Finally, there are environmental concerns linked to almond milk. According to an article in Business Insider, it takes one gallon of water to grow one almond. California’s Central Valley is where the U.S. gets pretty much all of its almonds, as well as tomatoes, lemons, artichokes and pistachios. With drought and fires ravaging California, many critics point out that supporting the use of almond milk as a healthy alternative to cow’s milk doesn’t justify the amount of water needed to grow almonds. There are also concerns with the amount of pesticides used on almonds that can contaminate the drinking water supply and kill off bees. 

Almond milkdiabetes and other considerations 

If you are pondering switching to almond milk for drinking or use in cooking or baking to help you manage your diabetes, there certainly are some considerations to keep in mind. Here are some tips: 

  • Unsweetened almond milk is your best bet when it comes to calories and carbs. However, don’t use unsweetened almond milk to treat low blood sugar. Stick with sources of fast-acting carbs, like glucose tablets or juice.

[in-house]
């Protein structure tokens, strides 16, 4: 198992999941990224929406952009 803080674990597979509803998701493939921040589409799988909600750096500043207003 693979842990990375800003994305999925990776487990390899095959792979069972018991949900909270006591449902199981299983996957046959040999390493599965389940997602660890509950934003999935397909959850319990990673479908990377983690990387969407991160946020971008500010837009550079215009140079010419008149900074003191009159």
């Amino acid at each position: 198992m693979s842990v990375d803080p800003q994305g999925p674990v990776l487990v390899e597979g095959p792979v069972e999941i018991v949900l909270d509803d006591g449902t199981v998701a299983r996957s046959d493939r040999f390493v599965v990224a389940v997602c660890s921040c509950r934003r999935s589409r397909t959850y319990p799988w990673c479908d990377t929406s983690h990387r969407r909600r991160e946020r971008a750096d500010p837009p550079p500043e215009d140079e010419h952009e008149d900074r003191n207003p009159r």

• Keep in mind that almond milk, in general, is low in protein, so unless you choose a protein-fortified brand, make sure you’re getting adequate protein from other sources. Always read the Nutrition Facts Label for any brand of almond milk. 
  • Choose an almond milk that has been fortified with calcium, vitamin D and vitamin A 
  • For more of a nutrition boost, go for a handful of almonds rather than a glass of almond milkAlmonds have more protein, fiber and certain vitamins and minerals. 
  • Talk with your doctor or dietitian about carrageenan if you have digestive issues, such as irritable bowel syndrome or Crohn’s disease. If you are worried about carrageenan or feel that it is contributing to symptoms, steer clear of almond milk brands that contain this ingredient.